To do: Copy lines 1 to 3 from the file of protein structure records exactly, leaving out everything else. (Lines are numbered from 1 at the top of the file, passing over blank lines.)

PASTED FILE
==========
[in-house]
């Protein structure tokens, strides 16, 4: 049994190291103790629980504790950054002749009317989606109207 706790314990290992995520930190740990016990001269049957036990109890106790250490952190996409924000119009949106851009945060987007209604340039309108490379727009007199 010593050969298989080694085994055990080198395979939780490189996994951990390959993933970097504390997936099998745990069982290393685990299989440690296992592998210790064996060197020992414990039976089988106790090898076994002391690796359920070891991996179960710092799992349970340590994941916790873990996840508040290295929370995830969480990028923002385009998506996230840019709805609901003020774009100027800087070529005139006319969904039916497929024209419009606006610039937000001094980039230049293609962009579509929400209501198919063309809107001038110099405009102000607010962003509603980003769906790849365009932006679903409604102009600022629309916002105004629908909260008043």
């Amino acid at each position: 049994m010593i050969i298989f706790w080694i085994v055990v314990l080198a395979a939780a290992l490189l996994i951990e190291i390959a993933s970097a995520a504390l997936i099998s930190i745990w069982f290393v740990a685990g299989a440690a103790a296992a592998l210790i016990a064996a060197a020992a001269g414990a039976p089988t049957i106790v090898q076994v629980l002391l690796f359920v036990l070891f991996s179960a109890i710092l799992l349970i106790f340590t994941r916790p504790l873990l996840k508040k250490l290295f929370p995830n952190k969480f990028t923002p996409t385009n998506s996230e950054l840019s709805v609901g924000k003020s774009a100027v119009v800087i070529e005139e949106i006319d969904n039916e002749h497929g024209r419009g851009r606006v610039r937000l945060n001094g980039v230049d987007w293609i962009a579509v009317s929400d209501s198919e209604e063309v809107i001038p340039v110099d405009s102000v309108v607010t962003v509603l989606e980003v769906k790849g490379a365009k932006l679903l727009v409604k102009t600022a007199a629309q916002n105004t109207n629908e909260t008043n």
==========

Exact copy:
[in-house]
């Protein structure tokens, strides 16, 4: 049994190291103790629980504790950054002749009317989606109207 706790314990290992995520930190740990016990001269049957036990109890106790250490952190996409924000119009949106851009945060987007209604340039309108490379727009007199 010593050969298989080694085994055990080198395979939780490189996994951990390959993933970097504390997936099998745990069982290393685990299989440690296992592998210790064996060197020992414990039976089988106790090898076994002391690796359920070891991996179960710092799992349970340590994941916790873990996840508040290295929370995830969480990028923002385009998506996230840019709805609901003020774009100027800087070529005139006319969904039916497929024209419009606006610039937000001094980039230049293609962009579509929400209501198919063309809107001038110099405009102000607010962003509603980003769906790849365009932006679903409604102009600022629309916002105004629908909260008043």
């Amino acid at each position: 049994m010593i050969i298989f706790w080694i085994v055990v314990l080198a395979a939780a290992l490189l996994i951990e190291i390959a993933s970097a995520a504390l997936i099998s930190i745990w069982f290393v740990a685990g299989a440690a103790a296992a592998l210790i016990a064996a060197a020992a001269g414990a039976p089988t049957i106790v090898q076994v629980l002391l690796f359920v036990l070891f991996s179960a109890i710092l799992l349970i106790f340590t994941r916790p504790l873990l996840k508040k250490l290295f929370p995830n952190k969480f990028t923002p996409t385009n998506s996230e950054l840019s709805v609901g924000k003020s774009a100027v119009v800087i070529e005139e949106i006319d969904n039916e002749h497929g024209r419009g851009r606006v610039r937000l945060n001094g980039v230049d987007w293609i962009a579509v009317s929400d209501s198919e209604e063309v809107i001038p340039v110099d405009s102000v309108v607010t962003v509603l989606e980003v769906k790849g490379a365009k932006l679903l727009v409604k102009t600022a007199a629309q916002n105004t109207n629908e909260t008043n």